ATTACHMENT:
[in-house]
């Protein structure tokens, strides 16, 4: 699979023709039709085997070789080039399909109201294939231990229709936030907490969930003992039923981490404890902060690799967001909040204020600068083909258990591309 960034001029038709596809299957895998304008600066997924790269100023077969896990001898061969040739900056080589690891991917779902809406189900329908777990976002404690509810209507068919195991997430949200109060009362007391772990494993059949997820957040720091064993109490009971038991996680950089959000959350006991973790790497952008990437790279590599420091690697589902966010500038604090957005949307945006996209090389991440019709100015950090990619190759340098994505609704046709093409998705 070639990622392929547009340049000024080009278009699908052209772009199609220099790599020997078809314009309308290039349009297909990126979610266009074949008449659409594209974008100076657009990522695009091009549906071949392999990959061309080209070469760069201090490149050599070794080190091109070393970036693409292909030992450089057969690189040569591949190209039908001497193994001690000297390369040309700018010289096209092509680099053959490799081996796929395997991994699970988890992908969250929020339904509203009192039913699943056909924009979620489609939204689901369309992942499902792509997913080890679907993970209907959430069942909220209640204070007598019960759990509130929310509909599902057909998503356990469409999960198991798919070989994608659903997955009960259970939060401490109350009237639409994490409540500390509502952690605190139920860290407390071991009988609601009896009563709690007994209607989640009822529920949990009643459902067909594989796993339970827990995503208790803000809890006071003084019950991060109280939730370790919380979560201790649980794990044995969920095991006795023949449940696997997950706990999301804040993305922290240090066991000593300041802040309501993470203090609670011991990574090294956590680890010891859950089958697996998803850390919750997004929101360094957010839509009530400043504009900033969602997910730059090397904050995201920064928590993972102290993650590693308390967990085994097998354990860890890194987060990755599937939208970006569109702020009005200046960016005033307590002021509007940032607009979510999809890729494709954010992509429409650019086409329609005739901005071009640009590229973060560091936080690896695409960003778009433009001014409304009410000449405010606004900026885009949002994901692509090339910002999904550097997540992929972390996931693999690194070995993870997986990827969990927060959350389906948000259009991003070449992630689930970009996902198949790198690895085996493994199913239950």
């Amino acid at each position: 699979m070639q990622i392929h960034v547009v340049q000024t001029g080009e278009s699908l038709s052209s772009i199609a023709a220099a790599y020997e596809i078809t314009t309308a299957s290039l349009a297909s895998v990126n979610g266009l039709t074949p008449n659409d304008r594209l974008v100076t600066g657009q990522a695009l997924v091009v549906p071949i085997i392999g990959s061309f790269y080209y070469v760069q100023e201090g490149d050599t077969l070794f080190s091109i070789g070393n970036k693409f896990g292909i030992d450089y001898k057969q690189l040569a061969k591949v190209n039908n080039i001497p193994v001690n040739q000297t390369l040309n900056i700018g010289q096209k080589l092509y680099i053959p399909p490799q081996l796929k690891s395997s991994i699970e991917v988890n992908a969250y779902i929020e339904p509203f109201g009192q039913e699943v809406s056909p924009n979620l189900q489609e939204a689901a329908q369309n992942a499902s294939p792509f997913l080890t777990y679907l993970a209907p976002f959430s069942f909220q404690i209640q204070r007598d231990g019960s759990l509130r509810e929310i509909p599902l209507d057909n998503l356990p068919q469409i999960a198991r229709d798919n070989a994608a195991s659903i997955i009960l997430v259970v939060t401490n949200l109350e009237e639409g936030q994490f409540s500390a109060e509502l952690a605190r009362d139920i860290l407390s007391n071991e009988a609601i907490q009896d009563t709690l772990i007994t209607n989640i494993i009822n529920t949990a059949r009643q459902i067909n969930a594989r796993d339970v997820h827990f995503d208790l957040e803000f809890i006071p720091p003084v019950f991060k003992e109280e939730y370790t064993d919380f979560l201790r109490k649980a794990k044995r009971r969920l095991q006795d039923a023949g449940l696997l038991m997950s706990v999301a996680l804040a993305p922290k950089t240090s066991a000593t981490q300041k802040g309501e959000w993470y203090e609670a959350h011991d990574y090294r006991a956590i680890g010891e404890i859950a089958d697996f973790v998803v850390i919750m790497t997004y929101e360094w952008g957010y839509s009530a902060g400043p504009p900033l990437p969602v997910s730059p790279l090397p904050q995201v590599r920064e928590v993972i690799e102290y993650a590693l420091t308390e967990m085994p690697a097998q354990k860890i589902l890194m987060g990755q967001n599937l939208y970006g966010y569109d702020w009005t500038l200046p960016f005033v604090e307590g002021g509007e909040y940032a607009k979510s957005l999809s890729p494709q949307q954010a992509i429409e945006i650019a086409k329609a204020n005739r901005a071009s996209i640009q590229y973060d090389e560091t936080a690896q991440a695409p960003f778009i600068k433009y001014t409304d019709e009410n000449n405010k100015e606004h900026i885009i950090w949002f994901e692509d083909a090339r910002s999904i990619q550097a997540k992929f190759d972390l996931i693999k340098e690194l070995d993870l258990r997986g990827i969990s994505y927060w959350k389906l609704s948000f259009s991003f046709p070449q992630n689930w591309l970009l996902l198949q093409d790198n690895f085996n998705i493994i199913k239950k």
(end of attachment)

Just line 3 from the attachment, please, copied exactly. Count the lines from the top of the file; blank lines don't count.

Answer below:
């Amino acid at each position: 699979m070639q990622i392929h960034v547009v340049q000024t001029g080009e278009s699908l038709s052209s772009i199609a023709a220099a790599y020997e596809i078809t314009t309308a299957s290039l349009a297909s895998v990126n979610g266009l039709t074949p008449n659409d304008r594209l974008v100076t600066g657009q990522a695009l997924v091009v549906p071949i085997i392999g990959s061309f790269y080209y070469v760069q100023e201090g490149d050599t077969l070794f080190s091109i070789g070393n970036k693409f896990g292909i030992d450089y001898k057969q690189l040569a061969k591949v190209n039908n080039i001497p193994v001690n040739q000297t390369l040309n900056i700018g010289q096209k080589l092509y680099i053959p399909p490799q081996l796929k690891s395997s991994i699970e991917v988890n992908a969250y779902i929020e339904p509203f109201g009192q039913e699943v809406s056909p924009n979620l189900q489609e939204a689901a329908q369309n992942a499902s294939p792509f997913l080890t777990y679907l993970a209907p976002f959430s069942f909220q404690i209640q204070r007598d231990g019960s759990l509130r509810e929310i509909p599902l209507d057909n998503l356990p068919q469409i999960a198991r229709d798919n070989a994608a195991s659903i997955i009960l997430v259970v939060t401490n949200l109350e009237e639409g936030q994490f409540s500390a109060e509502l952690a605190r009362d139920i860290l407390s007391n071991e009988a609601i907490q009896d009563t709690l772990i007994t209607n989640i494993i009822n529920t949990a059949r009643q459902i067909n969930a594989r796993d339970v997820h827990f995503d208790l957040e803000f809890i006071p720091p003084v019950f991060k003992e109280e939730y370790t064993d919380f979560l201790r109490k649980a794990k044995r009971r969920l095991q006795d039923a023949g449940l696997l038991m997950s706990v999301a996680l804040a993305p922290k950089t240090s066991a000593t981490q300041k802040g309501e959000w993470y203090e609670a959350h011991d990574y090294r006991a956590i680890g010891e404890i859950a089958d697996f973790v998803v850390i919750m790497t997004y929101e360094w952008g957010y839509s009530a902060g400043p504009p900033l990437p969602v997910s730059p790279l090397p904050q995201v590599r920064e928590v993972i690799e102290y993650a590693l420091t308390e967990m085994p690697a097998q354990k860890i589902l890194m987060g990755q967001n599937l939208y970006g966010y569109d702020w009005t500038l200046p960016f005033v604090e307590g002021g509007e909040y940032a607009k979510s957005l999809s890729p494709q949307q954010a992509i429409e945006i650019a086409k329609a204020n005739r901005a071009s996209i640009q590229y973060d090389e560091t936080a690896q991440a695409p960003f778009i600068k433009y001014t409304d019709e009410n000449n405010k100015e606004h900026i885009i950090w949002f994901e692509d083909a090339r910002s999904i990619q550097a997540k992929f190759d972390l996931i693999k340098e690194l070995d993870l258990r997986g990827i969990s994505y927060w959350k389906l609704s948000f259009s991003f046709p070449q992630n689930w591309l970009l996902l198949q093409d790198n690895f085996n998705i493994i199913k239950k």